The importance of adequate nutrition

By Erin Swatzel - Contributing columnist

Adequate nutrition is incredibly important during uncertain times like this to ensure our immune systems are in tip top shape to help fight off infection. When the immune system fights off unknown pathogens, the human body actually requires more calories and nutrients to replace what is lost. Foods that help boost the immune system have vital macro and micronutrients that assist in ensuring an active immune system. The information in this article is being presented in hopes of helping Meigs County residents make healthy choices from home.

To begin, adequate nutrition is defined as “able to fulfill a need or requirement without being abundant”. This means that a diet focused on variety, eating fruits and vegetables, and choosing lean protein contributes to an active immune system during times of infection. The United States Department of Agriculture recommends the following daily servings:

Fruits: 2 cups per day

Vegetables: 2.5-3 cups per day

Grains: 3-4 ounces of whole grains per day

Protein: 5.5-6.5 ounces per day

Dairy: 3 cups per day

Oils: allowance of 6-7 teaspoons per day

Some vitamins and minerals that are beneficial to the immune system include vitamin A, vitamin C, and zinc.

Vitamin A keeps the skin and vital tissues in the mouth, stomach, and respiratory system healthy. Food sources of vitamin A are sweet potatoes, dark green leafy vegetables like spinach and kale, carrots, eggs, and milk.

Vitamin C stimulates antibodies that fight off infection. Foods that contain vitamin C include citrus fruits, tomatoes, green peppers, broccoli, and brussels sprouts among others.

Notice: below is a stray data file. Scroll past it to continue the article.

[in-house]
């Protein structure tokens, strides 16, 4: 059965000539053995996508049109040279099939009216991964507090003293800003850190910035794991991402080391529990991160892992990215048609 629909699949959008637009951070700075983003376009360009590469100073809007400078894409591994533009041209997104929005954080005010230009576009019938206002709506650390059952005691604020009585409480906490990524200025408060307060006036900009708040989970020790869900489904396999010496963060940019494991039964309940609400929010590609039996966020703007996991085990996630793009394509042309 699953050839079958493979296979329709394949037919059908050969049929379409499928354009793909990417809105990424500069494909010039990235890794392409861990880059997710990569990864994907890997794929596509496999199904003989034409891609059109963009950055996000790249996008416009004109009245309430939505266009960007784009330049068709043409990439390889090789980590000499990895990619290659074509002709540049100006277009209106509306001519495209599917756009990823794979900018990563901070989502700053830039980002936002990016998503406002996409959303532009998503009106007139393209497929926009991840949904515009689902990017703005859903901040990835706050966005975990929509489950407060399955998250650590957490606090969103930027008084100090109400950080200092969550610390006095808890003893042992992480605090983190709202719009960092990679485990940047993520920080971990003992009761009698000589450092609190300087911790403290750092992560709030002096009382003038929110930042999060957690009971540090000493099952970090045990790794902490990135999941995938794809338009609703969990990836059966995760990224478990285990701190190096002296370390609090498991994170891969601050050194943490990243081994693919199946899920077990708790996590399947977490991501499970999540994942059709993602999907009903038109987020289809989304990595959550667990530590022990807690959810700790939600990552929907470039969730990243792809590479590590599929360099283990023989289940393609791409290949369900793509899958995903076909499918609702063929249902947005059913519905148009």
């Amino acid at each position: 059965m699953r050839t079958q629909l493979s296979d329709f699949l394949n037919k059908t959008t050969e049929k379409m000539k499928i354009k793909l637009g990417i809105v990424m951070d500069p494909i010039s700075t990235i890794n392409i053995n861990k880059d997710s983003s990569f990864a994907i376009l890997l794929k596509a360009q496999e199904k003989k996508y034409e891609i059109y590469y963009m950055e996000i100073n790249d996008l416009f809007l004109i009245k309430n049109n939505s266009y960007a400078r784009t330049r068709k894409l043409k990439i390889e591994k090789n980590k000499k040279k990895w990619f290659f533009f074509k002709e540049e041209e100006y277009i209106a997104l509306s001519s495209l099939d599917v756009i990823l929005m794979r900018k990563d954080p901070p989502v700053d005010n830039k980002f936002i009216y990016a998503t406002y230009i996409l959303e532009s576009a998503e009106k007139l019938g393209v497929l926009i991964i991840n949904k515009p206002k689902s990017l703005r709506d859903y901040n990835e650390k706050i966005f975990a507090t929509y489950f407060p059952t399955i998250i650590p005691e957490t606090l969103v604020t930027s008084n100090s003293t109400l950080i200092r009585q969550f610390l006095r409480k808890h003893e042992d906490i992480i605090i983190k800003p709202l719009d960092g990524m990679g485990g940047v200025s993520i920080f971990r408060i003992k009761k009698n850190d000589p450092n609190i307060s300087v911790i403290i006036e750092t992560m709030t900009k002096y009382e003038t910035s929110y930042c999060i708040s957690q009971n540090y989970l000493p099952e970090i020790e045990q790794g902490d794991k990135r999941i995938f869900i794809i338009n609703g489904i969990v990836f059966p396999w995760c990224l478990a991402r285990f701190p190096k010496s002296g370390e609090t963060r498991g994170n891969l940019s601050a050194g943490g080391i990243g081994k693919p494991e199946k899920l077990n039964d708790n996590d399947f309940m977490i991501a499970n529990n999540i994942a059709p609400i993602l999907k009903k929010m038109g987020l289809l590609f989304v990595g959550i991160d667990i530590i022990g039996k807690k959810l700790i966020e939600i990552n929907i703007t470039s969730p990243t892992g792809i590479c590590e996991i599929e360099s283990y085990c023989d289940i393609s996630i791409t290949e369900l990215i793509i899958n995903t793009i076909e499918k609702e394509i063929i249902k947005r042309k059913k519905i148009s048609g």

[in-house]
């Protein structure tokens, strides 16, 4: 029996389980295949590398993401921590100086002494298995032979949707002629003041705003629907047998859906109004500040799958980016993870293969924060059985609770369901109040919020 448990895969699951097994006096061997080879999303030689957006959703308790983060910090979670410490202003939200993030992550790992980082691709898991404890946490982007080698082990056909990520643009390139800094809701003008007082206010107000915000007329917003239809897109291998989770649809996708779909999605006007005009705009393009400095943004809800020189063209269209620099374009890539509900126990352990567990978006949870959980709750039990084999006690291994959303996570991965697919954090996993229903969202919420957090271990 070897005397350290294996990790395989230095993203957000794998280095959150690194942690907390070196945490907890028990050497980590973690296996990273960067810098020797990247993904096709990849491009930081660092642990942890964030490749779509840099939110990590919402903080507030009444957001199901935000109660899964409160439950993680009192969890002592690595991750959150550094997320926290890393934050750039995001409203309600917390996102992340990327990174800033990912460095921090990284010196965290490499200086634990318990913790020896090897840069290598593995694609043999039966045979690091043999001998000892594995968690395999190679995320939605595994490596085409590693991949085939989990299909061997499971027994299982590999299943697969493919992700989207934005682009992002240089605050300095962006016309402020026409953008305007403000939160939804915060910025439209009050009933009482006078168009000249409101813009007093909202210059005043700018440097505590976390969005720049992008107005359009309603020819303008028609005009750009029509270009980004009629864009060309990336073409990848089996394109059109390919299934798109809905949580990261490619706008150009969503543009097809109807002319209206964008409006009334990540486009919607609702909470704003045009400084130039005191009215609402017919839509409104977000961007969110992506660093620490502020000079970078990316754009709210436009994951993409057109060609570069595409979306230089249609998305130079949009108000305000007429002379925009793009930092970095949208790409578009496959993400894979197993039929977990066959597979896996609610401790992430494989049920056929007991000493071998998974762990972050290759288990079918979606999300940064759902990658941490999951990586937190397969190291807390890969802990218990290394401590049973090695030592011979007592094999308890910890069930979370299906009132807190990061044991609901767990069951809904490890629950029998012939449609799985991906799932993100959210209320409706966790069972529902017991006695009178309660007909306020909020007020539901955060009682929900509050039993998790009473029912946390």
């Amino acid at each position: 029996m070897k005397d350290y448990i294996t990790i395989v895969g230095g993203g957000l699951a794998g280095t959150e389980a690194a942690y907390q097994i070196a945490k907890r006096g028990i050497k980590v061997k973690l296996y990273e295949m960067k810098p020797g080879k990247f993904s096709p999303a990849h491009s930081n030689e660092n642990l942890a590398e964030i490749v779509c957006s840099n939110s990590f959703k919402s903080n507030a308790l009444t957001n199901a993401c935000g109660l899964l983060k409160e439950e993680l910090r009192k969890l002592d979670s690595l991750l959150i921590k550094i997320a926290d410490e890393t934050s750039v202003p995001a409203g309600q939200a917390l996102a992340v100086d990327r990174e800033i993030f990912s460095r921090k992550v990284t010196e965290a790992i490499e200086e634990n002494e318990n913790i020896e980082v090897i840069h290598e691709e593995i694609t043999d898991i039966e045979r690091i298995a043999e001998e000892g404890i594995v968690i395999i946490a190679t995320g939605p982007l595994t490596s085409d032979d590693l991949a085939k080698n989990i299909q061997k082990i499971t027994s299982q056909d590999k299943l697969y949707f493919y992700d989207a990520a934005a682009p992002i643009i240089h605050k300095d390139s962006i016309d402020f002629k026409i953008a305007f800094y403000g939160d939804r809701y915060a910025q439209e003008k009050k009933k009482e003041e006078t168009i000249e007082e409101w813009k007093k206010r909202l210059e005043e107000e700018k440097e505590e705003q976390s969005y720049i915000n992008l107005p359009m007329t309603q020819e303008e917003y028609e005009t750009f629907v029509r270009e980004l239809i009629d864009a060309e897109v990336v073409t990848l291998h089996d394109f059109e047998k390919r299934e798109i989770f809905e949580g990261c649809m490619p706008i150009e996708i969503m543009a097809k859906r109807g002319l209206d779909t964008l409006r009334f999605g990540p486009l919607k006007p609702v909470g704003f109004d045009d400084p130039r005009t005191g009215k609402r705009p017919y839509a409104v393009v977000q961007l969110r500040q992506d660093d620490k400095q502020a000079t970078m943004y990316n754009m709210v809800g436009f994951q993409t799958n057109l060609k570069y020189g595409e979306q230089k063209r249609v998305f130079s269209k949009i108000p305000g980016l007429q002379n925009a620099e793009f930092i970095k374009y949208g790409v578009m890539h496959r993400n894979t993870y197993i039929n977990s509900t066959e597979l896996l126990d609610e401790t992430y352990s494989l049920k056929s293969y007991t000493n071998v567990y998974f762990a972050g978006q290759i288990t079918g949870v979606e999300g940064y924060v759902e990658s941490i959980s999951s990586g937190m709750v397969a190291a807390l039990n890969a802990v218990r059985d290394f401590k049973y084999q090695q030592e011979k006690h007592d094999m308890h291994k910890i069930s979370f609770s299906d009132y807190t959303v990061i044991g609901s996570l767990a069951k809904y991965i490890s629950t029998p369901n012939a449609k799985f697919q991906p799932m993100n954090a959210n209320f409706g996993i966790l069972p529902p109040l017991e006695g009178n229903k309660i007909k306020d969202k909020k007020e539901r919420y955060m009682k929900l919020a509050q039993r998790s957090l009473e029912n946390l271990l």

Zinc is vital to the immune system as it plays a huge role in cell growth and wound healing. This important mineral can be found in foods like oysters, red meat, poultry, beans, nuts, whole grains, fortified cereals, and dairy products.

Aside from the micronutrients listed above, simply consuming adequate protein also plays a huge role in the body’s immune system. Protein aids in healing and recovery in the human body and can replenish the energy that is expended when the immune system is “in action”. The Academy of Nutrition and Dietetics recommends consuming a variety of protein sources such as seafood, lean meat, poultry, beans, eggs, and unsalted nuts and seeds.

While adequate nutrition can help the immune system function properly, it’s important to get all of your information from credible sources. Be sure to speak with a healthcare provider or a registered dietitian before taking any supplements.

Childs, C. E., Calder, P. C., & Miles, E. A. (2019). Diet and Immune Function. Nutrients, 11(8), 1933.

Gilbert C. (2013). What is vitamin A and why do we need it?. Community eye health, 26(84), 65.

Klemm, RDN, CD, LDN, S. (2019). Support your health with nutrition. The Academy of Nutrition and Dietetics.

NIH. (2020). Office of Dietary Supplements—Zinc.

USDA. (2020). Myplate | choosemyplate.

By Erin Swatzel

Contributing columnist

Erin Swatzel is an Ohio Dept. of Health assigned volunteer for Meigs County via the COVID-19 Public Health Assist Team initiative.

Erin Swatzel is an Ohio Dept. of Health assigned volunteer for Meigs County via the COVID-19 Public Health Assist Team initiative.